Besides the classes, some also added Parent Night In events where the instructors would play games with the kids while parents had a chance to relax. The students loved having a fun activity, but most of all, they told us they enjoyed seeing their friends. In my studio, I also hosted some happy hour events with our parents where they could log on with me and we would all chat as if we were in the studio. Parents appreciated this stating it was nice to see everyone and that they realized they missed our “talks.”
Some studios also have an after-school program, depending on the state; this could have helped schools if they could keep them open and become an option for parents who were first responders and other essential employees who needed to be at work. Other states did not allow after-school programs, so it impacted the number of students on site. Getting together and training in parks and fields also helped students and instructors come together and participate in our martial art in person.
Whether it was Zoom, outside classes, or after-school programs, these helped many of us to retain enough students to keep the studios going.
We have all heard, “You don’t know what you got until it’s gone.” Well, this was felt by many. Students and instructors appreciated coming back. Being in the studio and seeing their friends gave the students renewed energy. Never had we seen students excited to do forms because they had space without having to adjust around furniture while they watched on a screen. Parents commented on the differences they saw when their kids were not training. Although some students did not return, those who were committed and came back had a newfound appreciation.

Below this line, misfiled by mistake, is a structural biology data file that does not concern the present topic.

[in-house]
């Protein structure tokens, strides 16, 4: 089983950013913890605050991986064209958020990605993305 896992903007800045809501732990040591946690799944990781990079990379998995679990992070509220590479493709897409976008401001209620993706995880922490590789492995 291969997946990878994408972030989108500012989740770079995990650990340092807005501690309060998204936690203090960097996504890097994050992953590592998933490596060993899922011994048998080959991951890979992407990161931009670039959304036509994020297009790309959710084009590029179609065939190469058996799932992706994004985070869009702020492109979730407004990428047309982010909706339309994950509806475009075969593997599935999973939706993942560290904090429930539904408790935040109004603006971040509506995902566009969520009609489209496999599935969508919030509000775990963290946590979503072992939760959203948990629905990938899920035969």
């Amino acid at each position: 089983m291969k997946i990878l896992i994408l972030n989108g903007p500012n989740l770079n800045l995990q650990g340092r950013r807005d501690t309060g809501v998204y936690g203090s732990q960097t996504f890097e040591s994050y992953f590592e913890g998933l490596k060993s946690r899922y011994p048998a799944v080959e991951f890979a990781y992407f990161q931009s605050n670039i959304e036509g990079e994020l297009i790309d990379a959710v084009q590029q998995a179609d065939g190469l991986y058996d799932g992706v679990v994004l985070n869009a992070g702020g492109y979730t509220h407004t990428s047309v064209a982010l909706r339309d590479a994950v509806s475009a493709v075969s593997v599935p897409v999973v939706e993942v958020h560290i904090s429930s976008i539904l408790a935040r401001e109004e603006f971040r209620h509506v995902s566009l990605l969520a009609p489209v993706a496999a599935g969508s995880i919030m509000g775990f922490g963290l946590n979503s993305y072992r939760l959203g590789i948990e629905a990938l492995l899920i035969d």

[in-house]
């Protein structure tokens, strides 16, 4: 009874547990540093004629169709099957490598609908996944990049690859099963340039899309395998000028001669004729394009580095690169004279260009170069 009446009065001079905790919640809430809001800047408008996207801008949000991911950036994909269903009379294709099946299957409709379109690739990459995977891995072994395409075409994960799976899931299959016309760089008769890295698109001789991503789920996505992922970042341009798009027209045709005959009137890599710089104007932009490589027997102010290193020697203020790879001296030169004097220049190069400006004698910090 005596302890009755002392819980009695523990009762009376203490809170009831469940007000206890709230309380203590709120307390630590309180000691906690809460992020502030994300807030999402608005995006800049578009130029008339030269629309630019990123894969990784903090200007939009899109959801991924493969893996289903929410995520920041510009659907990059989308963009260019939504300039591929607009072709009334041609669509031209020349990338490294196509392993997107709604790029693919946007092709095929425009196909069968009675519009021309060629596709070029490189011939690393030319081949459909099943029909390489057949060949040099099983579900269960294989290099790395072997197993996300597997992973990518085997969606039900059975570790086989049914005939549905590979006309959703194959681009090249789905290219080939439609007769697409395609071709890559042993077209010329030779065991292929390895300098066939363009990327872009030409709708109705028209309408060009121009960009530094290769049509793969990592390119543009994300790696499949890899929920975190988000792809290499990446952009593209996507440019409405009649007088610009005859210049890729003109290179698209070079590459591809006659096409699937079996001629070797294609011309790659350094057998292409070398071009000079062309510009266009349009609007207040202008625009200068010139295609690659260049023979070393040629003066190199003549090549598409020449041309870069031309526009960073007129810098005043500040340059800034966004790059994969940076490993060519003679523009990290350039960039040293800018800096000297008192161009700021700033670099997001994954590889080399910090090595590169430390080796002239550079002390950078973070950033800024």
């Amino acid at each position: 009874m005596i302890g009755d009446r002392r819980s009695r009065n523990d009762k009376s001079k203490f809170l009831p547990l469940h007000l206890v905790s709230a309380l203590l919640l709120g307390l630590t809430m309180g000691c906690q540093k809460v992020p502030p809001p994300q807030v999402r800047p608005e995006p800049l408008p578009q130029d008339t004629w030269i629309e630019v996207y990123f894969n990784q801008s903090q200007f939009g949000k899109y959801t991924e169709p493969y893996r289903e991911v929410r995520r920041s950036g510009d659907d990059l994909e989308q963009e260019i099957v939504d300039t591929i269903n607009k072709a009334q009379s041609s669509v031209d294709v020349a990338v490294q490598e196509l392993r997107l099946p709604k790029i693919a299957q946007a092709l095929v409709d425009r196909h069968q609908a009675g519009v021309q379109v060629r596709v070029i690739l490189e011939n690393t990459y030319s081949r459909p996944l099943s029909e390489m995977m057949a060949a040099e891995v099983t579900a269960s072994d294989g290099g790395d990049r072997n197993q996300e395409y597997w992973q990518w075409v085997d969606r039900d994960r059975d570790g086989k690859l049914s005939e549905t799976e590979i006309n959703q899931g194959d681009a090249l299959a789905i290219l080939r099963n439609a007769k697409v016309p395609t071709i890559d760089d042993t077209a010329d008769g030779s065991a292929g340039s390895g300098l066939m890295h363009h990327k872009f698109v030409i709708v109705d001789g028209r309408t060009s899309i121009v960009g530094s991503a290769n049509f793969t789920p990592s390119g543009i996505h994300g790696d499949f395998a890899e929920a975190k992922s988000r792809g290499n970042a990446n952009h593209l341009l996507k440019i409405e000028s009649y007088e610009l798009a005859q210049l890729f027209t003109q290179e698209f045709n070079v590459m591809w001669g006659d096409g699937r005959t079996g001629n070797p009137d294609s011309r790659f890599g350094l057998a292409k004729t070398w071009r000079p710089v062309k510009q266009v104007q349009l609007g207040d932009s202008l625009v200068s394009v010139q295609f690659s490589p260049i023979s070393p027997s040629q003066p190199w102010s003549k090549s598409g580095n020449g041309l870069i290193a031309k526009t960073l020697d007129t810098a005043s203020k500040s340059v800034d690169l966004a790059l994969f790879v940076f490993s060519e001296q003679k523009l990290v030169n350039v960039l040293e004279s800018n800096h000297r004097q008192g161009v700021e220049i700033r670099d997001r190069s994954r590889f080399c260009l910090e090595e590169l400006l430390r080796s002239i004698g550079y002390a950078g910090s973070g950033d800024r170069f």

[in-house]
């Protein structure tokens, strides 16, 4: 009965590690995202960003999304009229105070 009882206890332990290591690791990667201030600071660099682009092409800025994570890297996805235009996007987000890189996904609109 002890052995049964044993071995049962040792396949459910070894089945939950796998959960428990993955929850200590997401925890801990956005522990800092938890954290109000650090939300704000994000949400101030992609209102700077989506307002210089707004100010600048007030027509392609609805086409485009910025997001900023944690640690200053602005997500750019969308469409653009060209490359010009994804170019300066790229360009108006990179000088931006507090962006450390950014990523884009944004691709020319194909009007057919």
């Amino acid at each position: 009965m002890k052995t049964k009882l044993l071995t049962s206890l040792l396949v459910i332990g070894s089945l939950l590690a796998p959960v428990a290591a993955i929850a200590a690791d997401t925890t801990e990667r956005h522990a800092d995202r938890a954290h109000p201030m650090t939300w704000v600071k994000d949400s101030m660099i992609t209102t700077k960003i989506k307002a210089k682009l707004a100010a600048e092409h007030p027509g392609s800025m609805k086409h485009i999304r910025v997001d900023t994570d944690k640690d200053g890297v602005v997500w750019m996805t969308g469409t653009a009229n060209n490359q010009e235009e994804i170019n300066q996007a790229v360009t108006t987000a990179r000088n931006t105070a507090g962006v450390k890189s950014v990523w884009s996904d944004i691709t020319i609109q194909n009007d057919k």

Gone But Not Forgotten
Sadly, not all of our studios could stay open through the pandemic. Unfortunately, Arrowhead Martial Arts out of California was forced to close. A 3000-foot studio with 150 students run by SBN Stephanie Argentine closed on their 10th anniversary on July 5, 2020. SBN Argentine opened the school in 2010. She worked hard for her students and the community. With the families coming from diverse backgrounds, SBN Argentine knew it was important to share her and her students’ passion with the neighborhood by volunteering on many levels in the community. In return, the community sponsored her teams in many ways to allow them to travel and compete at championships in Las Vegas and London. The California Angel Baseball team recognized the Arrowhead Martial Arts team on the field when they came home from London.
Unfortunately, the pandemic was too much to overcome. Having to close in March and re-open in July, the studio had 90% of students who didn’t return. Most of the returning students were Dan members. With the restrictions placed on businesses, keeping the studio open with such a low number of students proved difficult. SBN Argentine knew she had to make the tough decision to close her doors forever. Although the school is closed, five of her black belts still train occasionally and get together wherever and whenever possible. Their perseverance is admirable and we look forward to seeing them continue their training. We may even see one of them open a school one day!